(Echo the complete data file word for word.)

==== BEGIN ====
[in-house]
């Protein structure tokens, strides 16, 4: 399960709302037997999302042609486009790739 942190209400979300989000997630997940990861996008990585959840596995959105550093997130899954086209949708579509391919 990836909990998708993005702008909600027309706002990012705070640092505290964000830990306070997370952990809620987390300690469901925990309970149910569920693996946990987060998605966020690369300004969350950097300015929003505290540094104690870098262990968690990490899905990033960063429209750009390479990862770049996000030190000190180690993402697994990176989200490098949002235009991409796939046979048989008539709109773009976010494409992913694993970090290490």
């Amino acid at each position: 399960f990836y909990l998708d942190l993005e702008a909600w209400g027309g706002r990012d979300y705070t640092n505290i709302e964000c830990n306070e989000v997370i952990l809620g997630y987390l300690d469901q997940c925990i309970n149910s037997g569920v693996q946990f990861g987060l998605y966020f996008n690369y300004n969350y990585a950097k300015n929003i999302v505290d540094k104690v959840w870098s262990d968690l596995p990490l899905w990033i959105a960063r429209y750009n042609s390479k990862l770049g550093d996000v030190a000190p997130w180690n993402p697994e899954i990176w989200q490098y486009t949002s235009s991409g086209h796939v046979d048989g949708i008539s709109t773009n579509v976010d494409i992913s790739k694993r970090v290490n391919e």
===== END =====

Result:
[in-house]
């Protein structure tokens, strides 16, 4: 399960709302037997999302042609486009790739 942190209400979300989000997630997940990861996008990585959840596995959105550093997130899954086209949708579509391919 990836909990998708993005702008909600027309706002990012705070640092505290964000830990306070997370952990809620987390300690469901925990309970149910569920693996946990987060998605966020690369300004969350950097300015929003505290540094104690870098262990968690990490899905990033960063429209750009390479990862770049996000030190000190180690993402697994990176989200490098949002235009991409796939046979048989008539709109773009976010494409992913694993970090290490």
């Amino acid at each position: 399960f990836y909990l998708d942190l993005e702008a909600w209400g027309g706002r990012d979300y705070t640092n505290i709302e964000c830990n306070e989000v997370i952990l809620g997630y987390l300690d469901q997940c925990i309970n149910s037997g569920v693996q946990f990861g987060l998605y966020f996008n690369y300004n969350y990585a950097k300015n929003i999302v505290d540094k104690v959840w870098s262990d968690l596995p990490l899905w990033i959105a960063r429209y750009n042609s390479k990862l770049g550093d996000v030190a000190p997130w180690n993402p697994e899954i990176w989200q490098y486009t949002s235009s991409g086209h796939v046979d048989g949708i008539s709109t773009n579509v976010d494409i992913s790739k694993r970090v290490n391919e």